The next book which I began in 2014, five years later, was much different.  I had learned a lot, but most importantly, I was no longer working long hours at another job.  For the Bootlegger’s Legacy I spent almost full time just writing the book.  That was much better.  We may think otherwise in our multi-tasking world, but being able to concentrate on one thing with full energy is the best path to creative success.  Writing is hard enough without a zillion distractions.

Today I have a process to writing which allows me to handle my life and writing better than when I began.  At first it felt like I should be alone and undisturbed to focus on writing—ah, yes; the great artist is at work– do not disturb.  Good way to alienate anyone and all most everyone you care about.  Being an asshole may have some historical basis for creative people, but it sure doesn’t make for a happy household.

Now, I know there will be spells when I am not writing, usually because I’m stuck on some plot point and don’t know how to resolve the conflict; but rather than screaming and throwing things (I’m sure I never did that), I relax and enjoy the break as my brain works on the problem.  I pick my writing times (early morning, late evening) when it’s the least disruptive. 

So over the years I have become a smarter writer, I have more help (which I welcome—with exceptions) and I no longer think my books have to be perfect—but they do have to be good.  That distinction has meaning to me—don’t obsess over every little thing—do your best and move on.  My goal is to write an interesting story that entertains and in some way informs the reader about flawed people and the complications of life—and yes, a little humor along the way.  Some days I get there and some days I don’t.  But I will keep trying.  Maybe even get around to rewriting that first book and call it the Un-originals, or something equally stupid.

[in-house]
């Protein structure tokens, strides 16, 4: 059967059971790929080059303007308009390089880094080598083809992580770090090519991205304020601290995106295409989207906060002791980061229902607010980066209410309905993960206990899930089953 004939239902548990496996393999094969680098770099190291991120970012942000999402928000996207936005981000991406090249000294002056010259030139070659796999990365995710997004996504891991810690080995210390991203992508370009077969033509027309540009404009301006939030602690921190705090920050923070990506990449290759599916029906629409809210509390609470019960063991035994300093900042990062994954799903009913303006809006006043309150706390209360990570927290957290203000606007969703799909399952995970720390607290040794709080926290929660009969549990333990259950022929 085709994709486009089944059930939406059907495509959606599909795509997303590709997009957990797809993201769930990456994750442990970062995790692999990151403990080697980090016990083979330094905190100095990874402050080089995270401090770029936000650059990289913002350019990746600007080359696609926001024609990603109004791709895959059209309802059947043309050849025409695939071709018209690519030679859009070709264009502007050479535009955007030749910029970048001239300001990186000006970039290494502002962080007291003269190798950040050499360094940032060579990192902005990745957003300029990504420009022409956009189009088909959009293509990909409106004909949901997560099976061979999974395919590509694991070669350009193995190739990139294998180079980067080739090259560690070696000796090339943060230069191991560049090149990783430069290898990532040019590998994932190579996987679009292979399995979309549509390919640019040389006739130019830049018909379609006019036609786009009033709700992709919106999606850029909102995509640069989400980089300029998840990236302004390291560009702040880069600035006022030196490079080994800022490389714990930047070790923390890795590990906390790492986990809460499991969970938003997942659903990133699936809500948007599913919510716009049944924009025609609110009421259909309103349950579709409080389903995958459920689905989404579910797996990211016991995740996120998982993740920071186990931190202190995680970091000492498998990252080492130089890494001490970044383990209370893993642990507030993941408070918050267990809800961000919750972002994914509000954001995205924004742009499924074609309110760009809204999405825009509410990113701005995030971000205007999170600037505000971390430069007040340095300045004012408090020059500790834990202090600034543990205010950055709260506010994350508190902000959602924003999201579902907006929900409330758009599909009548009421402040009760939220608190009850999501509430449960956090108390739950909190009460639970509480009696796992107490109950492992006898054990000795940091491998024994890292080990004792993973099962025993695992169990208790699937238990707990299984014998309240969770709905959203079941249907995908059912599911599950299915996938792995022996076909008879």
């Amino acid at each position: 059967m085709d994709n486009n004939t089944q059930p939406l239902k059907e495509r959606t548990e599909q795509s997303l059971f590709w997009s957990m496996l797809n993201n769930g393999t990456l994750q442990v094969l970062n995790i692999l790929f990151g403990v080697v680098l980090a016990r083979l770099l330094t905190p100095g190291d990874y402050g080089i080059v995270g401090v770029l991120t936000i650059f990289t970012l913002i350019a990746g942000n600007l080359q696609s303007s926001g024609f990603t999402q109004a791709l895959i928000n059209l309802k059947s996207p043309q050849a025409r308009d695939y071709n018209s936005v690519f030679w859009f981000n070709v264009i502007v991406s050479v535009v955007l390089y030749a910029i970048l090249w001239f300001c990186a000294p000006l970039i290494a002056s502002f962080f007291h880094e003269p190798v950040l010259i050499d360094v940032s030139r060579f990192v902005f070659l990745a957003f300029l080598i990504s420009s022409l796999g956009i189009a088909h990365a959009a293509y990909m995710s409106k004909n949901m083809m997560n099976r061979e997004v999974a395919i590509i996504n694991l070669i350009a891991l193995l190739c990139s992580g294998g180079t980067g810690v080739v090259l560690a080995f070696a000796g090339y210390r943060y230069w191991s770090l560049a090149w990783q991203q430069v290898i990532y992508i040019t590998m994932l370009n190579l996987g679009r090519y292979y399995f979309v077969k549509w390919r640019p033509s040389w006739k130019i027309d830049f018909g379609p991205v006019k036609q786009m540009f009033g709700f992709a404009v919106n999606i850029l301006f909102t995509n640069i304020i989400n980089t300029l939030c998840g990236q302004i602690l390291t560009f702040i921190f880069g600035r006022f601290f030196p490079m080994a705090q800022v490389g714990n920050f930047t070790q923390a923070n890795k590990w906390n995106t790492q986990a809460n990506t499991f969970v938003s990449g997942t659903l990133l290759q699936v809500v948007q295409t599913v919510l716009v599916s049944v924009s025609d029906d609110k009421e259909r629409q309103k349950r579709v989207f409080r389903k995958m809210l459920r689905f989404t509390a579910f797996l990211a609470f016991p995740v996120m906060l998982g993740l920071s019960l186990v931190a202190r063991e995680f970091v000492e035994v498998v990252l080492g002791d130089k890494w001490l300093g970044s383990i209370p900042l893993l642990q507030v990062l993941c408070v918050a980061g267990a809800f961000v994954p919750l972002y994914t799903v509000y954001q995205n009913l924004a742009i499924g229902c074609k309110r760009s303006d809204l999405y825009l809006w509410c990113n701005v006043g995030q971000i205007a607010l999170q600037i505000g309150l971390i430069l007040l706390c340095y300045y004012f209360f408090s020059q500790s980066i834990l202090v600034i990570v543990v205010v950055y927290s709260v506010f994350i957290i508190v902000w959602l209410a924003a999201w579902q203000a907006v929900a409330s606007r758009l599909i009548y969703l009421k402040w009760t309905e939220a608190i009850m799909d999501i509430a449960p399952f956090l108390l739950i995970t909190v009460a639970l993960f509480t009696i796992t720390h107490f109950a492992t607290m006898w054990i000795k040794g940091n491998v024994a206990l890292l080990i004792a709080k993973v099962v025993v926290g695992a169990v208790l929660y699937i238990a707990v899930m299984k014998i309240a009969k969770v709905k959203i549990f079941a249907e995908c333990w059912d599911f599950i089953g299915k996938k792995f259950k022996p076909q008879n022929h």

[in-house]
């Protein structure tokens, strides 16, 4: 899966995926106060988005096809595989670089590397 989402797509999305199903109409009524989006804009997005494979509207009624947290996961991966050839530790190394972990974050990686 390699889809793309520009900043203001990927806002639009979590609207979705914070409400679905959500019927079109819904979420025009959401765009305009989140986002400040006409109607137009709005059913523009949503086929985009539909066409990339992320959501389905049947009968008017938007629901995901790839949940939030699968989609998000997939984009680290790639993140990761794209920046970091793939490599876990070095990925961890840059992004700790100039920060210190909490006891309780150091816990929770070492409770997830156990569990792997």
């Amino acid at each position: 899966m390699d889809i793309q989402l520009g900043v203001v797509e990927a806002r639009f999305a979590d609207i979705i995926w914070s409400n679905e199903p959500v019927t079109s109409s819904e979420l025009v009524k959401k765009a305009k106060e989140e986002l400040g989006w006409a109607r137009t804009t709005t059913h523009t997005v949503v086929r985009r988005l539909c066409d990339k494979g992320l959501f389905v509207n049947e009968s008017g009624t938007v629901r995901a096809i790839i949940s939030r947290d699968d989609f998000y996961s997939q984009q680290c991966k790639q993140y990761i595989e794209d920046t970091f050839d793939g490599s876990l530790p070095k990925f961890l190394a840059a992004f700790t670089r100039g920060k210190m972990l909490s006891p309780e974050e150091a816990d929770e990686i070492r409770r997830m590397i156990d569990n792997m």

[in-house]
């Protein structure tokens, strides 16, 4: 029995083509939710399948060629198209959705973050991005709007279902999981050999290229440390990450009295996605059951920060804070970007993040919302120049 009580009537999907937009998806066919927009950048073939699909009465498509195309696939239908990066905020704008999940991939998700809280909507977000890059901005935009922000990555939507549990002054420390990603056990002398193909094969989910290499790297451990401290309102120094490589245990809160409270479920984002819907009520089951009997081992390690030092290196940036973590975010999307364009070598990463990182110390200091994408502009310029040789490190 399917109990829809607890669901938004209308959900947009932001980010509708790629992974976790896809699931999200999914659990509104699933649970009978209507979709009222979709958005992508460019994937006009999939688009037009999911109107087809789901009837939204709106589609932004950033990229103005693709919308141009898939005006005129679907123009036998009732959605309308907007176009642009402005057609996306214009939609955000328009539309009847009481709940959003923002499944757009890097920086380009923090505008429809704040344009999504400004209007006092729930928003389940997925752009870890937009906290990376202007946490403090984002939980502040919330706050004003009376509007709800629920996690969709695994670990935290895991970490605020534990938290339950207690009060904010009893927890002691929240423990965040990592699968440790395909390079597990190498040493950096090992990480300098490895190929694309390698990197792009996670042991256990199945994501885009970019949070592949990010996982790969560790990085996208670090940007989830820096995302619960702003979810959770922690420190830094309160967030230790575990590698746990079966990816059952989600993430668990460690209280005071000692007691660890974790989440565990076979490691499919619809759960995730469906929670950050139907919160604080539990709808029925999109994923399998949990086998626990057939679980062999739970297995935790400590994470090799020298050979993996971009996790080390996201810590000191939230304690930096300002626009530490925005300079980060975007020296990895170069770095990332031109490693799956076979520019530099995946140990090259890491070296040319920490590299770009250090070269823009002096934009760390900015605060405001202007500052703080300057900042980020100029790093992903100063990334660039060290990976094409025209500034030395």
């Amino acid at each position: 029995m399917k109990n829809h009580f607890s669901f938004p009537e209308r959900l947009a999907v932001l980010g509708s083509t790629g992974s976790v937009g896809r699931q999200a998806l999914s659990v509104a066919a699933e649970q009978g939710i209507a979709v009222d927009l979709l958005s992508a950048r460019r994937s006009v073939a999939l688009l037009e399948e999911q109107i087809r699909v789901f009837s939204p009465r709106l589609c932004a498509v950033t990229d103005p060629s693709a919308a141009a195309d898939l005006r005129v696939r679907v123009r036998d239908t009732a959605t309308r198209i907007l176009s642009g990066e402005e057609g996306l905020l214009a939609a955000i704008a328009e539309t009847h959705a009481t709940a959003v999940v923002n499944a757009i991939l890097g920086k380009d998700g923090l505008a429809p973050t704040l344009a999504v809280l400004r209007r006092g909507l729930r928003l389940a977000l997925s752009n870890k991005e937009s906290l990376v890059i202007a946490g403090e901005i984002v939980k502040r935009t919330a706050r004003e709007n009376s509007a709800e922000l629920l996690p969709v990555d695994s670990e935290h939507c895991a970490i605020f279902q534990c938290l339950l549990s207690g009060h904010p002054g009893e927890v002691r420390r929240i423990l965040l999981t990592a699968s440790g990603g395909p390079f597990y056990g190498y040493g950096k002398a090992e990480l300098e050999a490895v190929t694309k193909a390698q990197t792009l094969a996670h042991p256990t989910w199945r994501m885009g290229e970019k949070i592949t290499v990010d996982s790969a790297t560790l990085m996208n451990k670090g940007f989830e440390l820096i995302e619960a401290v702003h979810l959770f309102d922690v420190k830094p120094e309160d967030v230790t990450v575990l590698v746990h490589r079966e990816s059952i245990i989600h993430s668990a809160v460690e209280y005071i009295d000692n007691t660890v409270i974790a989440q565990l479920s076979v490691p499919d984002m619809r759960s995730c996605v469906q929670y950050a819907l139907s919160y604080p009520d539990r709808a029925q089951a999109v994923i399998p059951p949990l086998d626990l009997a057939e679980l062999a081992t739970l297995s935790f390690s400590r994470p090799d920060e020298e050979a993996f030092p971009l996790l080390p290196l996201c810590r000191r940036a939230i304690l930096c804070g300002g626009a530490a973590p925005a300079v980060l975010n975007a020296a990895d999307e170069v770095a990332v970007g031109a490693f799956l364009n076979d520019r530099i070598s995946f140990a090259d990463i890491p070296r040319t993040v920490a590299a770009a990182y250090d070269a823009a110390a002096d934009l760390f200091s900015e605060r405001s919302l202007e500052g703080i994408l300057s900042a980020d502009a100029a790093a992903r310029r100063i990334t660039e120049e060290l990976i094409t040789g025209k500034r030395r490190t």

Thanks for being a reader!

Published by

tedcliftonbooks

Ted Clifton, award winning author, is currently writing in three mystery series—Pacheco & Chino Mystery series, the Muckraker Mystery series and the Vincent Malone series. Clifton’s focus is on strong character development with unusual backdrops. His books take place in Southwest settings with some of his stories happening in the 1960s, 1980s and current times. The settings are places Clifton has lived and knows well, giving great authenticity to his narratives. Clifton has received the IBPA Benjamin Franklin award and the CIPA EVVY award--twice. Today Clifton and his wife reside in Denver, Colorado, with frequent visits to one of their favorite destinations, Santa Fe, New Mexico.